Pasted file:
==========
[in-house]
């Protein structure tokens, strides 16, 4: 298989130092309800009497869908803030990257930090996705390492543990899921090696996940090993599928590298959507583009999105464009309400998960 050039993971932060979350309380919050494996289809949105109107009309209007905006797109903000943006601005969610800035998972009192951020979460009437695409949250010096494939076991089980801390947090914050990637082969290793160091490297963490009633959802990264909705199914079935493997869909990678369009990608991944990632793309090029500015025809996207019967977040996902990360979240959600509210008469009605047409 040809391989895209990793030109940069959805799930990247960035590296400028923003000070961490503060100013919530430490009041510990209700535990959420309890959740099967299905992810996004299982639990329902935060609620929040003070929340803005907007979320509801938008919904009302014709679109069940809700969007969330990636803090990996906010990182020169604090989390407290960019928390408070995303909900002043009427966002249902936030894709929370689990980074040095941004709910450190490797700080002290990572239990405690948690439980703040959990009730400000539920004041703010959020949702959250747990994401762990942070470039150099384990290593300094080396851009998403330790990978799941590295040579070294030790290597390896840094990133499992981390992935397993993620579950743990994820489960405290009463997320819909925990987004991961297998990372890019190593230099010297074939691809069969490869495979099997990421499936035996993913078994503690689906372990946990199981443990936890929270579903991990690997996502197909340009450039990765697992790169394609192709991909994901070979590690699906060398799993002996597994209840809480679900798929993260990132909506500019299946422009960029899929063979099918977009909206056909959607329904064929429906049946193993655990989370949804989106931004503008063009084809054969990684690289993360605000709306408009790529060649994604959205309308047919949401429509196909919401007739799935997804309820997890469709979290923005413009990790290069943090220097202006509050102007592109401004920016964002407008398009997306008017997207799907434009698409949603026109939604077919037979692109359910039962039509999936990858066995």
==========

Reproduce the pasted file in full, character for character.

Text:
[in-house]
């Protein structure tokens, strides 16, 4: 298989130092309800009497869908803030990257930090996705390492543990899921090696996940090993599928590298959507583009999105464009309400998960 050039993971932060979350309380919050494996289809949105109107009309209007905006797109903000943006601005969610800035998972009192951020979460009437695409949250010096494939076991089980801390947090914050990637082969290793160091490297963490009633959802990264909705199914079935493997869909990678369009990608991944990632793309090029500015025809996207019967977040996902990360979240959600509210008469009605047409 040809391989895209990793030109940069959805799930990247960035590296400028923003000070961490503060100013919530430490009041510990209700535990959420309890959740099967299905992810996004299982639990329902935060609620929040003070929340803005907007979320509801938008919904009302014709679109069940809700969007969330990636803090990996906010990182020169604090989390407290960019928390408070995303909900002043009427966002249902936030894709929370689990980074040095941004709910450190490797700080002290990572239990405690948690439980703040959990009730400000539920004041703010959020949702959250747990994401762990942070470039150099384990290593300094080396851009998403330790990978799941590295040579070294030790290597390896840094990133499992981390992935397993993620579950743990994820489960405290009463997320819909925990987004991961297998990372890019190593230099010297074939691809069969490869495979099997990421499936035996993913078994503690689906372990946990199981443990936890929270579903991990690997996502197909340009450039990765697992790169394609192709991909994901070979590690699906060398799993002996597994209840809480679900798929993260990132909506500019299946422009960029899929063979099918977009909206056909959607329904064929429906049946193993655990989370949804989106931004503008063009084809054969990684690289993360605000709306408009790529060649994604959205309308047919949401429509196909919401007739799935997804309820997890469709979290923005413009990790290069943090220097202006509050102007592109401004920016964002407008398009997306008017997207799907434009698409949603026109939604077919037979692109359910039962039509999936990858066995």